Thursday, October 25, 2012
But I'm getting ahead of myself. Summer of the Mariposas is billed as the Odyssey set in Mexico, and it's that with a side of La Llorona, the legendary woman who has drowned her children and now weeps in her ghostly way. But it's also, a lot, about negotiating borders--cultural and political borders, the border between the magical and the real, the border between love and loathing, the border between childhood and adulthood.
Odilia's father has left them. Her mother struggles to hang on to her job at a restaurant while tending to the needs of her five girls. When the girls find a body in the river, they set off on an epic road trip to Mexico to bring the dead man home--and to figure out what home means to them.
The magical elements come in and out of the story; one moment, the girls are stopping for a soda, the next, they're navigating the book's equivalent of the lotus eaters. Some of the fantasy is familiar to readers of traditional genre offerings, some is very real-world, and some in the middle, more along the lines of magical realism (worthy of its own genre, of course, and also a lovely and unexpected thing that can cross into fantasy, sometimes).
This book is nominated in the YA SF/F category for the 2012 Cybils. I had a review copy from NetGalley before the Cybils opened, and I bought a copy separately. The other disclaimer: the author will be a guest of honor for next year's Sirens; I am on the board of the parent organization and I've been a volunteer since the event's inception.
Tuesday, October 23, 2012
And if I tell you this is a post-apocalyptic tale, please don't fret about that either. This apocalypse happened a long, long time ago.
In that long, long time ago in For Darkness Shows the Stars by Diana Peterfreund (HarperCollins - Balzer+Bray), genetic engineering got out of hand. People were modified. And somehow, things mutated and changed, as they do, and people were Reduced. A few, the Luddites, rejected the technology and hid themselves away, and later took it upon themselves to protect the Reduced, the people who could then only speak a few words, pantomime a few rudimentary signs, hardly take care of themselves. In the past few generations, there is something new: the children of the Reduced are as aware of the world and intelligent as the Luddites. And now, they want a new life.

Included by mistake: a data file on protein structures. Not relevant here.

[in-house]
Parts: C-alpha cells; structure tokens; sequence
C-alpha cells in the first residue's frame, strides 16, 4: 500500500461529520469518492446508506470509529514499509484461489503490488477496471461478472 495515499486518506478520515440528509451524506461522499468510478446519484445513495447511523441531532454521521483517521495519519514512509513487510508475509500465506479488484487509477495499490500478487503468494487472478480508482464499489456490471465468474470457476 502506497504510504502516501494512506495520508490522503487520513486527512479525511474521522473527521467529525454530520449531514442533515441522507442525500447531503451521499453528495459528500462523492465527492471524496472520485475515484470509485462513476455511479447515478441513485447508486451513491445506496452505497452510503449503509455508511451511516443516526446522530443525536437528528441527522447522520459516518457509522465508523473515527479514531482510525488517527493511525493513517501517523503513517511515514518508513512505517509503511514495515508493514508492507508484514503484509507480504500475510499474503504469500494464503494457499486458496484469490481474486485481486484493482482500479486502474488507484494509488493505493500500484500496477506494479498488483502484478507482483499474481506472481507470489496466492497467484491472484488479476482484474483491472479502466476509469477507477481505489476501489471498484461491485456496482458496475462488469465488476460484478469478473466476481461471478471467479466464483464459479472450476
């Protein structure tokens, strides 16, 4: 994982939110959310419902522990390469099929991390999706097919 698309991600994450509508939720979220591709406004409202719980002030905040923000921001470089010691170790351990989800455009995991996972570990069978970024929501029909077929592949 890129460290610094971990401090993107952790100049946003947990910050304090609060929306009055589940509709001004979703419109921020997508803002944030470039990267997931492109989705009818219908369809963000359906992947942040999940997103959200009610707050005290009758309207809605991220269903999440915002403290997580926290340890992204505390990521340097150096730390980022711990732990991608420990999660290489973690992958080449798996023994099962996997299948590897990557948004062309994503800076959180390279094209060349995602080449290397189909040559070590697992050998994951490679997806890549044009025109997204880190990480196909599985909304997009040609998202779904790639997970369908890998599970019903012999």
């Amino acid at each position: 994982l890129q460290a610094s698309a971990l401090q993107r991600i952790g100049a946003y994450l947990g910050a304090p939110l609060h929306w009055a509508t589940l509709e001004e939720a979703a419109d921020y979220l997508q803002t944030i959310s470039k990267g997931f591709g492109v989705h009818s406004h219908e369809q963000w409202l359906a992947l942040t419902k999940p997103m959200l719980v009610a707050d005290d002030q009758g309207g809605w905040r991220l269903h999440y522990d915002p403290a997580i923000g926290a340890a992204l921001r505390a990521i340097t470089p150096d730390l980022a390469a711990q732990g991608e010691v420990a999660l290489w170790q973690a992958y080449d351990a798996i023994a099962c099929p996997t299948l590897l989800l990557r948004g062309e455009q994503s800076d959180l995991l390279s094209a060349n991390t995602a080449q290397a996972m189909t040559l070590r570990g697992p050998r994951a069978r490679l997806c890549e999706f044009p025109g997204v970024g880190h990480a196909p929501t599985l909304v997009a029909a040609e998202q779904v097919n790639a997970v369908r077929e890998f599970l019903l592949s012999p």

Elliot is the youngest daughter living on the North estate, and her childhood friends were a Reduced girl, Ro, and Kai, who is definitely not Reduced, but one of the Children of the Reduced, who call themselves Post-Reductionist. Each orbits a different class sphere, but the three are fast friends until the day when Kai leaves to join an enclave of free people, and Elliot...doesn't. She couldn't; no one else in her family cares enough about the people of the estate, or the running of the land, to ensure that there is enough for everyone. And Elliot, the one who stayed behind and broke her own heart, must struggle with what she knows as a Luddite--science and innovation tore the world apart--and what she knows as a person, that her own inventions could help everyone.
I had forgotten that this is a retelling of Persuasion, but I recognized the bones of so many favorite romances--girl's family is messing up the finances, girl is in odd position of trying to save the farm despite everything, girl has to negotiate class boundaries. But even if you haven't read Persuasion, and I'm not entirely certain I have (Austen mostly blurs together in my head), there's really fantastic worldbuilding, including some truly frightening implications about a world where very few have autonomy over themselves due to intellect. The last bit makes for rough reading at times, but despite some uncomfortable moments, I couldn't put the book down.
This book is nominated in the YA SF/F category for the 2012 Cybils. I had my own copy to read and review.